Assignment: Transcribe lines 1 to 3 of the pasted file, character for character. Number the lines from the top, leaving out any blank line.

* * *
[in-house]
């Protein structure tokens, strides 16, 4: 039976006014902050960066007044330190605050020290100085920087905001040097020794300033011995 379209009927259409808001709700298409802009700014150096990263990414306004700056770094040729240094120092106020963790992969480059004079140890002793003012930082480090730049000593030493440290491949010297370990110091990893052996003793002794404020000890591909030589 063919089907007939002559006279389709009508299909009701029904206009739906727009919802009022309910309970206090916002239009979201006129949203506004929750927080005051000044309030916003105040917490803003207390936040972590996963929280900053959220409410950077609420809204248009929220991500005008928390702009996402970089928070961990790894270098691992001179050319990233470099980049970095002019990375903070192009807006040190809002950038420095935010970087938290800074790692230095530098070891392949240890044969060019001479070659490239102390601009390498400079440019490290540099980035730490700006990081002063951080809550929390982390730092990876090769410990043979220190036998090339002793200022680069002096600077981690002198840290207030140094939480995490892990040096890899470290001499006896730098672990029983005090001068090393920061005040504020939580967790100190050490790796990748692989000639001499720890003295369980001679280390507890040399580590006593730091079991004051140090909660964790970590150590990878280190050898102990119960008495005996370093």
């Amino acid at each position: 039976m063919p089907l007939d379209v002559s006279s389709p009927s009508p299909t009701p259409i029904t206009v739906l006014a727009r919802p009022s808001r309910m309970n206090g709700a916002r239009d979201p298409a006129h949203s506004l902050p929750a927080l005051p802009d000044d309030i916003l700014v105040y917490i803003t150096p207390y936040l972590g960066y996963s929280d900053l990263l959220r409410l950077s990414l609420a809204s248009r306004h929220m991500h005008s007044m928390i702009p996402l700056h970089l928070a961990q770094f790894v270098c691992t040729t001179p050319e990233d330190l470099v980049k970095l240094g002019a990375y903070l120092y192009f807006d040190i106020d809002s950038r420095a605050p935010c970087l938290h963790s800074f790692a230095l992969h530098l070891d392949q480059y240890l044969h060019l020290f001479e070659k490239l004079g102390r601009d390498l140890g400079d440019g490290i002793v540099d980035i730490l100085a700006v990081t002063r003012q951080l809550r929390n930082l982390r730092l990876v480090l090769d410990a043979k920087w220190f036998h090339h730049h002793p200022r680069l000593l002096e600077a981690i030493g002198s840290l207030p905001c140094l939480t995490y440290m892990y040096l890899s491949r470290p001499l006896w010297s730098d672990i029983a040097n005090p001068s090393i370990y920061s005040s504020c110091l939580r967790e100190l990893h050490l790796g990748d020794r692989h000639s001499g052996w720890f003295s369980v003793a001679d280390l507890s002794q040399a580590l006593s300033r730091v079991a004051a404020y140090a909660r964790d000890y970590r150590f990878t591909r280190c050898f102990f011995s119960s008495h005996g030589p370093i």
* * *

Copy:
[in-house]
């Protein structure tokens, strides 16, 4: 039976006014902050960066007044330190605050020290100085920087905001040097020794300033011995 379209009927259409808001709700298409802009700014150096990263990414306004700056770094040729240094120092106020963790992969480059004079140890002793003012930082480090730049000593030493440290491949010297370990110091990893052996003793002794404020000890591909030589 063919089907007939002559006279389709009508299909009701029904206009739906727009919802009022309910309970206090916002239009979201006129949203506004929750927080005051000044309030916003105040917490803003207390936040972590996963929280900053959220409410950077609420809204248009929220991500005008928390702009996402970089928070961990790894270098691992001179050319990233470099980049970095002019990375903070192009807006040190809002950038420095935010970087938290800074790692230095530098070891392949240890044969060019001479070659490239102390601009390498400079440019490290540099980035730490700006990081002063951080809550929390982390730092990876090769410990043979220190036998090339002793200022680069002096600077981690002198840290207030140094939480995490892990040096890899470290001499006896730098672990029983005090001068090393920061005040504020939580967790100190050490790796990748692989000639001499720890003295369980001679280390507890040399580590006593730091079991004051140090909660964790970590150590990878280190050898102990119960008495005996370093």
């Amino acid at each position: 039976m063919p089907l007939d379209v002559s006279s389709p009927s009508p299909t009701p259409i029904t206009v739906l006014a727009r919802p009022s808001r309910m309970n206090g709700a916002r239009d979201p298409a006129h949203s506004l902050p929750a927080l005051p802009d000044d309030i916003l700014v105040y917490i803003t150096p207390y936040l972590g960066y996963s929280d900053l990263l959220r409410l950077s990414l609420a809204s248009r306004h929220m991500h005008s007044m928390i702009p996402l700056h970089l928070a961990q770094f790894v270098c691992t040729t001179p050319e990233d330190l470099v980049k970095l240094g002019a990375y903070l120092y192009f807006d040190i106020d809002s950038r420095a605050p935010c970087l938290h963790s800074f790692a230095l992969h530098l070891d392949q480059y240890l044969h060019l020290f001479e070659k490239l004079g102390r601009d390498l140890g400079d440019g490290i002793v540099d980035i730490l100085a700006v990081t002063r003012q951080l809550r929390n930082l982390r730092l990876v480090l090769d410990a043979k920087w220190f036998h090339h730049h002793p200022r680069l000593l002096e600077a981690i030493g002198s840290l207030p905001c140094l939480t995490y440290m892990y040096l890899s491949r470290p001499l006896w010297s730098d672990i029983a040097n005090p001068s090393i370990y920061s005040s504020c110091l939580r967790e100190l990893h050490l790796g990748d020794r692989h000639s001499g052996w720890f003295s369980v003793a001679d280390l507890s002794q040399a580590l006593s300033r730091v079991a004051a404020y140090a909660r964790d000890y970590r150590f990878t591909r280190c050898f102990f011995s119960s008495h005996g030589p370093i």